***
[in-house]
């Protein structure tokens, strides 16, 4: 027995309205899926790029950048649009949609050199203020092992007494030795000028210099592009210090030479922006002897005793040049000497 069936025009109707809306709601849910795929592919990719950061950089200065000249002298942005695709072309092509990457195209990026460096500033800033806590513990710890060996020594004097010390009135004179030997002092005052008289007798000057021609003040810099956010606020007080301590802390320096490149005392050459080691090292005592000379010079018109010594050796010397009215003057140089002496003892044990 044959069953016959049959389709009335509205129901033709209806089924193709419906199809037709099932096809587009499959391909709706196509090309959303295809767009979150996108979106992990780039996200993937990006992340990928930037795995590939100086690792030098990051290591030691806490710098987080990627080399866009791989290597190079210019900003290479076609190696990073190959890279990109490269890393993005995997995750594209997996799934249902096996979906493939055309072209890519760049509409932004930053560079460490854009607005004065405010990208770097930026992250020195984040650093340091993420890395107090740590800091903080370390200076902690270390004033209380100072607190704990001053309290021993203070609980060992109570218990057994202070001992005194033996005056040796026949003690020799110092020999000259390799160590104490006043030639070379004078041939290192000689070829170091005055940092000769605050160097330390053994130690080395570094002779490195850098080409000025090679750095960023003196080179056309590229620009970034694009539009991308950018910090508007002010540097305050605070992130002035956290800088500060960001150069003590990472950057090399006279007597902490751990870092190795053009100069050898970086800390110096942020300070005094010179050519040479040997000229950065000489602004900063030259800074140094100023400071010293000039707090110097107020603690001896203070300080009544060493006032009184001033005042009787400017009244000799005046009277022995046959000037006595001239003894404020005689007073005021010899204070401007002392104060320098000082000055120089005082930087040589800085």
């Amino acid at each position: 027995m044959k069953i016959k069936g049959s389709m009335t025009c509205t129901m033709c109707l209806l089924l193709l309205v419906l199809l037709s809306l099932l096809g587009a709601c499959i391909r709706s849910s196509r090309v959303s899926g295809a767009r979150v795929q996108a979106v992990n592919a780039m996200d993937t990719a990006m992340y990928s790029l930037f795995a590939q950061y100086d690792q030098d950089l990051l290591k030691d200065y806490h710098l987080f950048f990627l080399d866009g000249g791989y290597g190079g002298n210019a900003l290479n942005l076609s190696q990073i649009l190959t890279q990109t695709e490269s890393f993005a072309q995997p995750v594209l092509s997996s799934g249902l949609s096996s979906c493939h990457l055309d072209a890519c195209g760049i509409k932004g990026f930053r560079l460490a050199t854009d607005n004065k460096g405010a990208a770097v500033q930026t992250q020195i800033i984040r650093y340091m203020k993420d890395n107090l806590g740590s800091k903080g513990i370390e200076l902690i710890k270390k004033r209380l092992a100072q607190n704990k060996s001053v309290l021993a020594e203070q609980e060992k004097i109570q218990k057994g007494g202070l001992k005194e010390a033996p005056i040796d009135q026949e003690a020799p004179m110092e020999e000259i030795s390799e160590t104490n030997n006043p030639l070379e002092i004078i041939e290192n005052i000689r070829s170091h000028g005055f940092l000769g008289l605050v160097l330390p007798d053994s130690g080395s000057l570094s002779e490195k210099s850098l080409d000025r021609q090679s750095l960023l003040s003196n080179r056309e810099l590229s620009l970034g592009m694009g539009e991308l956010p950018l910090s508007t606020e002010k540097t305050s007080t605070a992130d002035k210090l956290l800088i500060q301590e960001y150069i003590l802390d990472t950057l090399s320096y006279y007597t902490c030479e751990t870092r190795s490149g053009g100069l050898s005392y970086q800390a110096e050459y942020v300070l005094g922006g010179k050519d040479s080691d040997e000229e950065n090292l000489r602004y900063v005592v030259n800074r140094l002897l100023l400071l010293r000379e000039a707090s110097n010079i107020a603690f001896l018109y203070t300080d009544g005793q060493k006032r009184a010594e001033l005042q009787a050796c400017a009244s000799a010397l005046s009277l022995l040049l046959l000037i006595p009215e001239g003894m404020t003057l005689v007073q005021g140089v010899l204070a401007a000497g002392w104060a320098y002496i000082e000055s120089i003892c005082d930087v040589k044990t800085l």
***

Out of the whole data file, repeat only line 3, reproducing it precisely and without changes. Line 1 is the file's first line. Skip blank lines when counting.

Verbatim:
């Amino acid at each position: 027995m044959k069953i016959k069936g049959s389709m009335t025009c509205t129901m033709c109707l209806l089924l193709l309205v419906l199809l037709s809306l099932l096809g587009a709601c499959i391909r709706s849910s196509r090309v959303s899926g295809a767009r979150v795929q996108a979106v992990n592919a780039m996200d993937t990719a990006m992340y990928s790029l930037f795995a590939q950061y100086d690792q030098d950089l990051l290591k030691d200065y806490h710098l987080f950048f990627l080399d866009g000249g791989y290597g190079g002298n210019a900003l290479n942005l076609s190696q990073i649009l190959t890279q990109t695709e490269s890393f993005a072309q995997p995750v594209l092509s997996s799934g249902l949609s096996s979906c493939h990457l055309d072209a890519c195209g760049i509409k932004g990026f930053r560079l460490a050199t854009d607005n004065k460096g405010a990208a770097v500033q930026t992250q020195i800033i984040r650093y340091m203020k993420d890395n107090l806590g740590s800091k903080g513990i370390e200076l902690i710890k270390k004033r209380l092992a100072q607190n704990k060996s001053v309290l021993a020594e203070q609980e060992k004097i109570q218990k057994g007494g202070l001992k005194e010390a033996p005056i040796d009135q026949e003690a020799p004179m110092e020999e000259i030795s390799e160590t104490n030997n006043p030639l070379e002092i004078i041939e290192n005052i000689r070829s170091h000028g005055f940092l000769g008289l605050v160097l330390p007798d053994s130690g080395s000057l570094s002779e490195k210099s850098l080409d000025r021609q090679s750095l960023l003040s003196n080179r056309e810099l590229s620009l970034g592009m694009g539009e991308l956010p950018l910090s508007t606020e002010k540097t305050s007080t605070a992130d002035k210090l956290l800088i500060q301590e960001y150069i003590l802390d990472t950057l090399s320096y006279y007597t902490c030479e751990t870092r190795s490149g053009g100069l050898s005392y970086q800390a110096e050459y942020v300070l005094g922006g010179k050519d040479s080691d040997e000229e950065n090292l000489r602004y900063v005592v030259n800074r140094l002897l100023l400071l010293r000379e000039a707090s110097n010079i107020a603690f001896l018109y203070t300080d009544g005793q060493k006032r009184a010594e001033l005042q009787a050796c400017a009244s000799a010397l005046s009277l022995l040049l046959l000037i006595p009215e001239g003894m404020t003057l005689v007073q005021g140089v010899l204070a401007a000497g002392w104060a320098y002496i000082e000055s120089i003892c005082d930087v040589k044990t800085l």